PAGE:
Types of Glaucoma:
There are two main types of glaucoma, primary and secondary. In primary glaucoma, the cause of the increase in pressure is due to decreased outflow from the drainage angle. It is frequently an inherited problem. Beagles, Basset Hounds, and Cocker Spaniels are especially prone to this type of glaucoma. In secondary glaucoma the pressure is too high because something else is wrong in the eye, such as a lens luxation, bleeding, inflammation, or tumor.
Aqueous humor made in the ciliary body flows through the pupil into the anterior chamber. Aqueous then drains into the bloodstream through the iridocorneal angle.
Signs of Glaucoma:
1. A red (bloodshot) eye
2. A painful eye
3. Lids may be held shut
4. Excessive tearing
5. Eye may appear cloudy or blue
6. Sudden blindness
7. A dilated (enlarged) pupil that does not respond normally to light
9. Appetite loss
10. Enlargement of the eye
The treatment chosen (i.e. surgery and/or medical therapy) will be influenced by what the goal of therapy is: to stop pain in a blind eye or to preserve vision. Medical treatment consists of a number of different drugs used in combination. Some are given by mouth and effect the whole body, while others are put directly into the eye and have a local effect. The drugs that work when the problem is first diagnosed may not work forever. Therefore, the intraocular pressure needs to be monitored on a regular basis so that the medication regimen can be altered to fit the needs of the patient. Unfortunately glaucoma cannot be cured, only controlled. When medical treatment fails, surgical therapy can help prolong vision, or eliminate pain.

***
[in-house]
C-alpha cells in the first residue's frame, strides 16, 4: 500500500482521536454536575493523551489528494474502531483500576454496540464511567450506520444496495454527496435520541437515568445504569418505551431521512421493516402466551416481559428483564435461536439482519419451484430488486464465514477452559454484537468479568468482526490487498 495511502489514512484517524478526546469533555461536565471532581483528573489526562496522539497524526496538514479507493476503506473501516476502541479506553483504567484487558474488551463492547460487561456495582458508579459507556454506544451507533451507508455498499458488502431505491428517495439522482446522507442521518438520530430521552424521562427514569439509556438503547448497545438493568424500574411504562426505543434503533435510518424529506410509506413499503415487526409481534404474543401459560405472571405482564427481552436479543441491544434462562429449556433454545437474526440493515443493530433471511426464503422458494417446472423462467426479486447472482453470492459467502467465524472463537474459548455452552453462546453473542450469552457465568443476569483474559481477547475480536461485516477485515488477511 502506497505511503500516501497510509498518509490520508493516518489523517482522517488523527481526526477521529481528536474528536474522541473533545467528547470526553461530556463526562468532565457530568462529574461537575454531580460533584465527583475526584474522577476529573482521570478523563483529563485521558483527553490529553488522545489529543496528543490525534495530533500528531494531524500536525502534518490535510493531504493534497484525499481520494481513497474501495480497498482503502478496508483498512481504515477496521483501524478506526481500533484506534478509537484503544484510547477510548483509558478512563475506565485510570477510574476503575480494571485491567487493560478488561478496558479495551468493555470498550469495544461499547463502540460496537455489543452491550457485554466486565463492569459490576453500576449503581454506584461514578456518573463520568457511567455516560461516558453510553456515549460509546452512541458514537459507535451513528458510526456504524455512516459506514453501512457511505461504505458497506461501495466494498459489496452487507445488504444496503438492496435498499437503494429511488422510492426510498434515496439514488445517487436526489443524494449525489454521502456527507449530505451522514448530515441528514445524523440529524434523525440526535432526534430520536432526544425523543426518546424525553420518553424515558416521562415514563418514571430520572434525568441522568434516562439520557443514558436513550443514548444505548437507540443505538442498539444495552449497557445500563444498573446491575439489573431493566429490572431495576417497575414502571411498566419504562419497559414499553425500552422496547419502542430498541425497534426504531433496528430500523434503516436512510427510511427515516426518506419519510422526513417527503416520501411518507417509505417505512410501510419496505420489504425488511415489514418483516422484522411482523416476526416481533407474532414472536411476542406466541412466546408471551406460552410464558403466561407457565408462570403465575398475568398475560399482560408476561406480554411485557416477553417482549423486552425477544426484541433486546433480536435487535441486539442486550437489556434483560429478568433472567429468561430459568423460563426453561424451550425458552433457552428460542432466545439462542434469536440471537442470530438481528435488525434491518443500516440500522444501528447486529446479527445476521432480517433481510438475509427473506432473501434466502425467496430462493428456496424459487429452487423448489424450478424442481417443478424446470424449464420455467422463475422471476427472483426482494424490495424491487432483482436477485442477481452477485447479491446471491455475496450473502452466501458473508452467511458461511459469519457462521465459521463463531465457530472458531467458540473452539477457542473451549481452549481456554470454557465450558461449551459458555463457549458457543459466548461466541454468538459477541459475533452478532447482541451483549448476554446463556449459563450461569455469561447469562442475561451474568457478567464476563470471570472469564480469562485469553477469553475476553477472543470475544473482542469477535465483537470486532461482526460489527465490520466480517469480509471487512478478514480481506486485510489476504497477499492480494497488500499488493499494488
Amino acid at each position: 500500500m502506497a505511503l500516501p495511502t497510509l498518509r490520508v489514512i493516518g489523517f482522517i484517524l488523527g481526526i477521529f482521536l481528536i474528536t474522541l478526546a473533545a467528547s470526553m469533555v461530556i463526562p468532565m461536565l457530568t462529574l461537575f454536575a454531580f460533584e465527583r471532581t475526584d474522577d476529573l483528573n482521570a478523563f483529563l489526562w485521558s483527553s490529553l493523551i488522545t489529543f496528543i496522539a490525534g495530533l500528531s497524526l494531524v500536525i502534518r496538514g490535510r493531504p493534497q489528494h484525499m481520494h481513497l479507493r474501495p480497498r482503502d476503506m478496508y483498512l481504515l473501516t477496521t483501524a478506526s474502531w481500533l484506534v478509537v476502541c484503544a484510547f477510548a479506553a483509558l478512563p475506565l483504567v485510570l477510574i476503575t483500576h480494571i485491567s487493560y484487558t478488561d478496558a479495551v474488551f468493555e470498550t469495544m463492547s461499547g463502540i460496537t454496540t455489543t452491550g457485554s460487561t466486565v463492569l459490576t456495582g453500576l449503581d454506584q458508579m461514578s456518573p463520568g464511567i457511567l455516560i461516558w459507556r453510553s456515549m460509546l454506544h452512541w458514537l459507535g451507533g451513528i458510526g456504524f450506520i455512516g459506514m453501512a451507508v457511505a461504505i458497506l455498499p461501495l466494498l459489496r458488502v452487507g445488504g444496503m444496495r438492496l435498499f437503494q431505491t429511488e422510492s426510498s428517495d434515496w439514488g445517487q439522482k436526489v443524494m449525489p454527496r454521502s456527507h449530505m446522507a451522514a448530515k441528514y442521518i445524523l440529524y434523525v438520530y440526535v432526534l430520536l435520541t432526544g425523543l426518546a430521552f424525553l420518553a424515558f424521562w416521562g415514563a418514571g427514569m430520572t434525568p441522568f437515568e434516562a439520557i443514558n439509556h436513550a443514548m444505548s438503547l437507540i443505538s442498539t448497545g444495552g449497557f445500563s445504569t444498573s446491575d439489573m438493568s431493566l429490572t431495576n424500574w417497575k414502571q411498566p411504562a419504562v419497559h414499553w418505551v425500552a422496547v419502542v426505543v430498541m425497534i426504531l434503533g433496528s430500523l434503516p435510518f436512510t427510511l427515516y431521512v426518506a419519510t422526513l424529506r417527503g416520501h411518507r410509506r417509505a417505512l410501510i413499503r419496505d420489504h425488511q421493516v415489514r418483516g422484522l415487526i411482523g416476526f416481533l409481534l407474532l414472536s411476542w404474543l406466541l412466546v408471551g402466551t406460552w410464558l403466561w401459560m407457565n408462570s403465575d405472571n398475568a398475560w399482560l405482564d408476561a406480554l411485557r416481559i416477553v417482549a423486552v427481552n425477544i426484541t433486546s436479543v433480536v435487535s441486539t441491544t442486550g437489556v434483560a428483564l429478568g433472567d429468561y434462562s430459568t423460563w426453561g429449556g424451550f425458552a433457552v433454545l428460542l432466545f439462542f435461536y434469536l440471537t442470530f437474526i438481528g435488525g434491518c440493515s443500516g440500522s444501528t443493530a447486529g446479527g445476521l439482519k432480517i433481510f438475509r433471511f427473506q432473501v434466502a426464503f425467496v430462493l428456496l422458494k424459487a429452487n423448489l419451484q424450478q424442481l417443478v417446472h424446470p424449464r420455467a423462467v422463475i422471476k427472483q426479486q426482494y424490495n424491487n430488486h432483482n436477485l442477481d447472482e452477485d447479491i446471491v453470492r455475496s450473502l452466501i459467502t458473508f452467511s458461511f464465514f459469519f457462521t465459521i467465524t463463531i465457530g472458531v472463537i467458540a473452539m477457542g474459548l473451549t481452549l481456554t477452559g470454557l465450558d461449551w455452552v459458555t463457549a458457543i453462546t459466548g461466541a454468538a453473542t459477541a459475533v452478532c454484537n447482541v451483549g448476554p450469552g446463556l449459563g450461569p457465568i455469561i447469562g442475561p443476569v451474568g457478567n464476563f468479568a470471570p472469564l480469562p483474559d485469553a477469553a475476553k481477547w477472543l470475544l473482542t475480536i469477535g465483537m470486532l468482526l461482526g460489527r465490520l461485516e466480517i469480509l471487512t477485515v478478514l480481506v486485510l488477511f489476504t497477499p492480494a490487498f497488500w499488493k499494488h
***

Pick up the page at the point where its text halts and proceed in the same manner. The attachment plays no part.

The following categories of drugs are frequently used:
Carbonic anhydrase inhibitors: Oral and topical formulations reduce the amount of fluid produced inside the eye. (Methazolamide, dorzolamide or Trusopt )
Miotics (Parasympathomimetics): Used on the eye, they help to increase the outflow of fluid from the eye. They may cause a temporary redness, burning or stinging in the eye. (Pilocarpine)
Beta-adrenergic blockers: reduces the amount of fluid produced inside the eye. (Timolol)
*By using very small amounts of several of the drugs, the risks of side effects can be reduced.
*Please keep these drugs out of the reach of children.
In some cases, surgical procedures are available that may help to provide long-term control. One of these procedures uses a laser to destroy the part of the eye that produces fluid and thereby reduces the pressure. Another surgery inserts a tube into the eye that shunts the fluid under the conjunctiva (pink tissue) deep in the eye socket. Neither surgery is 100% effective and multiple surgeries over several years may be required to preserve vision.
A blind, painful eye can be removed to eliminate discomfort for your pet and to avoid the need for medicines that are expensive and affect the whole body. The surgery to remove the eye is called enucleation. After the eye is removed, the eyelids are permanently sewn shut. This means that the dog will look like he or she is winking at you.
Blind painful eyes may also have an intraocular prosthesis placed after a procedure called evisceration. With this surgery the contents of the eye are removed and silicone prosthesis is placed inside the eye. The outward appearance of the eye is preserved but no longer has the pain from high pressure. Afterwards, the eye looks fairly normal, but remains blind.